Edit Blog Post
Published: November 30th 2005
After a most wonderful night sleep in Warsaw, I had breakfeast with the Ambassador and his wife, overlooking the garden and then prepared to go to the station to get my train to Moscow (going through Minsk). As I went down, something happened to me which most horrible people fear with great apprehension: having to meet again face to face the people I traumatised in Warsaw during my turbulent youth. I met again (with great pleasure) our old driver Marek who used to take me to school, for walks in the park and generally take care of me when my parents wanted some peace and quiet. He had not changed one bit, still the same old Marek. After a few emotional moments and a long hug, I apologized to him for my past misbehaviour and he gave me a most wonderful answer: "Well, at least you weren't like a typical ambassadors' son who are normally well behaved, you kept us busy". How very diplomatic. I guess time heals wounds. I also had the pleasure of seeing Dimska, the receptionist, and Mr Jean, another one of those great people who suffered dearly at my hands. It was a very emotional moment, if
all too brief, reminising upon the past years. Marek was then kind enough to drive me to the train station, alas, to the wrong one. We made it at the right station by a thread: I had 10 seconds to spare and rarely saw such good rally driving skills as those demonstrated by Marek. He drove from one side of the city to the other in 10 minutes flat. Marek bid me a wonderful goodbye on the station running alongside the train and wishing me all sorts of good fortunes. I really was surrounded by such good and kind people who are hard to come by. I again want to thank all the staff at the embassy, the ambassador and his wife as well as Dimska, Marek, Mr Jean, Eva, Leokadia and everyone else who took such good care of me while there.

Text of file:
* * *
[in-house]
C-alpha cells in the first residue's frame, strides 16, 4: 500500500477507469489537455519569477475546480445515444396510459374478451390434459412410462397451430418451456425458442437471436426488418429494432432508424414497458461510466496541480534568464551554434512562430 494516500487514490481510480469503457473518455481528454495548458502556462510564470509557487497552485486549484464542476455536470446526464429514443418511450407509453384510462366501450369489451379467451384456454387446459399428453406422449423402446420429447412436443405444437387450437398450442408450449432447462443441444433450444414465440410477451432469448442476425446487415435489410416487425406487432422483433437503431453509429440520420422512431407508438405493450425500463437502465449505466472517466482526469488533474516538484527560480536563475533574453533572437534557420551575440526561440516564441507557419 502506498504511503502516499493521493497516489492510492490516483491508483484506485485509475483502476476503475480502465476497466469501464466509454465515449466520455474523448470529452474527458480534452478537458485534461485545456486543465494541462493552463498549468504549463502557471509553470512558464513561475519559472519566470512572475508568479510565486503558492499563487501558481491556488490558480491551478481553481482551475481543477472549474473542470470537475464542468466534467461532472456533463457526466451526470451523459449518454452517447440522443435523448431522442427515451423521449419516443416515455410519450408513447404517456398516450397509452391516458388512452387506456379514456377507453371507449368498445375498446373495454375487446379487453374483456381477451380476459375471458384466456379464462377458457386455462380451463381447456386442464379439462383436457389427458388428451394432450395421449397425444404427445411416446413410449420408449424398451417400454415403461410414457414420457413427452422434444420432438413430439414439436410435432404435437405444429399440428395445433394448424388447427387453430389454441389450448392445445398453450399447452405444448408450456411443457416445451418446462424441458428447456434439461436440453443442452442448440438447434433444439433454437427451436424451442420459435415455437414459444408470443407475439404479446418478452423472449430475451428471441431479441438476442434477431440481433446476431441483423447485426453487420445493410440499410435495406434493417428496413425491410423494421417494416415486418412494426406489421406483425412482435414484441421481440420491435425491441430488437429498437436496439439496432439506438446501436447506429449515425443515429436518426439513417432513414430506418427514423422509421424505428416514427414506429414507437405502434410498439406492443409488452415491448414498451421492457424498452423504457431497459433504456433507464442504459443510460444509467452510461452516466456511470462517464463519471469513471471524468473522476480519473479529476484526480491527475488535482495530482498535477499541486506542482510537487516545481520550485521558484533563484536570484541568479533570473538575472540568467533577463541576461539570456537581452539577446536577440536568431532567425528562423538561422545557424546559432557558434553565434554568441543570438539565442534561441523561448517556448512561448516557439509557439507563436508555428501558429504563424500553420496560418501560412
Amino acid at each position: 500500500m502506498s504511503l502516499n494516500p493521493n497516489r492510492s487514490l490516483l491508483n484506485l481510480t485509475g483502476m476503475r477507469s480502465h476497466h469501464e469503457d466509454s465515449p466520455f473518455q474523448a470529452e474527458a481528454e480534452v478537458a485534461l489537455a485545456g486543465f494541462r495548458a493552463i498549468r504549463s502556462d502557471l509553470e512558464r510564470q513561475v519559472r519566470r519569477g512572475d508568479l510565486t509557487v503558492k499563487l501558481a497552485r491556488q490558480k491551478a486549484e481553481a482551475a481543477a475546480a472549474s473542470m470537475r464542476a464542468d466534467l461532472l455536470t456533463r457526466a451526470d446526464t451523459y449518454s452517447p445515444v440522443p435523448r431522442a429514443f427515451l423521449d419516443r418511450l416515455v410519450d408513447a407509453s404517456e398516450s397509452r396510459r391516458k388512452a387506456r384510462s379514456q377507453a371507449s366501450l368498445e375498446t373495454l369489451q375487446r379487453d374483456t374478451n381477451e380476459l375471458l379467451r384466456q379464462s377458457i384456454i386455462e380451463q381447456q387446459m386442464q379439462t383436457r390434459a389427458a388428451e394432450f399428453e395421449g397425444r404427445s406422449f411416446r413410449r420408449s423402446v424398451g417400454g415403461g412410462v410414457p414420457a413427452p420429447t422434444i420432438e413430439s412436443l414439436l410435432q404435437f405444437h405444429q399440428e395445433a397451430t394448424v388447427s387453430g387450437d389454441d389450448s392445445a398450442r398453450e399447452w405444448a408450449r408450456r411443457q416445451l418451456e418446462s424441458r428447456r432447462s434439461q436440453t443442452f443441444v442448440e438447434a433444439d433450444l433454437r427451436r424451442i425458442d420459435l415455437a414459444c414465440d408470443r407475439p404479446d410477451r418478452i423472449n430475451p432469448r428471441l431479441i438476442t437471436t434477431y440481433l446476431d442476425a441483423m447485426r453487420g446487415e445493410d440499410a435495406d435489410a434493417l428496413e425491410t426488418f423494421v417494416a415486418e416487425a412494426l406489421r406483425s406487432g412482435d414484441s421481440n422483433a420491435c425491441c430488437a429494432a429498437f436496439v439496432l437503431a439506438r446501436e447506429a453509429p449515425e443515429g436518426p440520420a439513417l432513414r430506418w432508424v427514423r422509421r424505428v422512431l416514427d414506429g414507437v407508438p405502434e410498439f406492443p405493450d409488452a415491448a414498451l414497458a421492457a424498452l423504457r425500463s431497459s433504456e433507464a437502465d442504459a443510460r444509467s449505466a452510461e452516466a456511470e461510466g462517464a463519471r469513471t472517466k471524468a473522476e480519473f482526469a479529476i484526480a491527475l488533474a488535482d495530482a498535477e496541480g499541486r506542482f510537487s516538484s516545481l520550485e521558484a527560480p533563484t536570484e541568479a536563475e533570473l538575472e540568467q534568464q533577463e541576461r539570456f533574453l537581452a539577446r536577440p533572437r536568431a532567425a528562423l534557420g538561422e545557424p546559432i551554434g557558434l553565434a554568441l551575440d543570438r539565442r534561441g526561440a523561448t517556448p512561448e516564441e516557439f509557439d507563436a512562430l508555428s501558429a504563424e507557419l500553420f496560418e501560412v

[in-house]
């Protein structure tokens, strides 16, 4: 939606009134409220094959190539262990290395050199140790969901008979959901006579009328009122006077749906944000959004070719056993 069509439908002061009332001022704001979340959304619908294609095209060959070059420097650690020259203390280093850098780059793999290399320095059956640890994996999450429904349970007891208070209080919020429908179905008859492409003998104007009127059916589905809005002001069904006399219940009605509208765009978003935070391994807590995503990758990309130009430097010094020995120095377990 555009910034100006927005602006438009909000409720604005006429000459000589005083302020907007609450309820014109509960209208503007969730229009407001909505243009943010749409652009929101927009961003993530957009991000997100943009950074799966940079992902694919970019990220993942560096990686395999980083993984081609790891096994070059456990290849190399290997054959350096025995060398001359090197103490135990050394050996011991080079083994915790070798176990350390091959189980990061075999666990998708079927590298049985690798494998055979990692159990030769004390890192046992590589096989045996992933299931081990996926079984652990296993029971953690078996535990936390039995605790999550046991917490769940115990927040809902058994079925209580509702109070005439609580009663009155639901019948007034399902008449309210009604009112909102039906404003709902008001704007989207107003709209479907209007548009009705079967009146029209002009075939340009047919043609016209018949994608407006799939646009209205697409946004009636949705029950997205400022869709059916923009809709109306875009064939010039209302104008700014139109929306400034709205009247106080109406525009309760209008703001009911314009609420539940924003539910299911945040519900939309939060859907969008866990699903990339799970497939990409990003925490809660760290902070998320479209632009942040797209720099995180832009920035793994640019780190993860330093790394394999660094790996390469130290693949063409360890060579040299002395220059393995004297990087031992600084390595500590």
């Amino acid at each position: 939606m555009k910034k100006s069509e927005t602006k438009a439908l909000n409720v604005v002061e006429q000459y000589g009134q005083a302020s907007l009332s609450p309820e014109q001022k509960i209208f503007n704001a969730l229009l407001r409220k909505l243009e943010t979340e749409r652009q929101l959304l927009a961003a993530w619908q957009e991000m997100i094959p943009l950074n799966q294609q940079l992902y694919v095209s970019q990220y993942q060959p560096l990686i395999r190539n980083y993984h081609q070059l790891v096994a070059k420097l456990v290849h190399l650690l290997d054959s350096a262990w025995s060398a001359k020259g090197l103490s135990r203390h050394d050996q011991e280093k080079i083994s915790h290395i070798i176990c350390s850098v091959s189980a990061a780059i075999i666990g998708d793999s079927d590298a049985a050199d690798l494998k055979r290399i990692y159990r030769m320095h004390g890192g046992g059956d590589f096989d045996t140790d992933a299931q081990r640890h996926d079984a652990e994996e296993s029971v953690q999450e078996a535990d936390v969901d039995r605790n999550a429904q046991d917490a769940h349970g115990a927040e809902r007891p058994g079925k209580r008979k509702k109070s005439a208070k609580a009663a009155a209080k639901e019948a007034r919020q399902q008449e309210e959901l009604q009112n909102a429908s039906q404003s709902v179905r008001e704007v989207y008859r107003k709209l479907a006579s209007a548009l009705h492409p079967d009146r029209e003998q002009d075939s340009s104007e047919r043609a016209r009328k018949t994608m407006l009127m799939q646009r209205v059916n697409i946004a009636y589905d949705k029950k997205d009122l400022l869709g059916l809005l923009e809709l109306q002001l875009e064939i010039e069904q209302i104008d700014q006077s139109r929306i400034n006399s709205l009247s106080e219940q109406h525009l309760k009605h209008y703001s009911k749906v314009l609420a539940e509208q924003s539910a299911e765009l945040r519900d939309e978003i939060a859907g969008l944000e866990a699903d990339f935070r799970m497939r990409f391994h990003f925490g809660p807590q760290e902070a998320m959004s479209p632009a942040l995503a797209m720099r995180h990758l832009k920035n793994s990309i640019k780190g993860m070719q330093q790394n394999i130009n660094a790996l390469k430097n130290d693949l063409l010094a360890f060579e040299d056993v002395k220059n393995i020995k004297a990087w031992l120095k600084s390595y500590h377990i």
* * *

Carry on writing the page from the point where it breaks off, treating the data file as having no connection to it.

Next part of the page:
The train was a very luxurious affair (for a train, that is). I was in first class, had a compartment all to myself with wardrobe, washbassin, chair and bed. There were two extra beds in the compartment but they were folded away. Once I settled down, I went to look for some life on board and,
more importantly, food. To my greatest of disappointment, I found no food as the restaurant car was joining us in Minsk but the controller greatly offered (for a financial contribution) vodka and russian chocolate. I declined politely and resumed my search for life.
I found, in the way of life, two matriochkas (russian dolls) of a bygone age. They were slightly more elderly then they wanted to appear and I watched with great delight their dolling up, which consisted of a number of carefully delimited phases, the first of which was applying vasts amount of make-up to be followed by an energetical debate concerning the make up only for it to be washed off and tried again. There was then the spraying of the hair as well as the colouring (of no less then three matching coulours, one of which was pink). This was suitably followed by the dressing stage with bizarre but colourful and nearly joyful combinations, most of it sparkly and shining. This was yet again followed by another debate which resulted in the further swaping of clothes and handbags with the other lady in question. Each stage is differentiated by a quick smoke and flirt with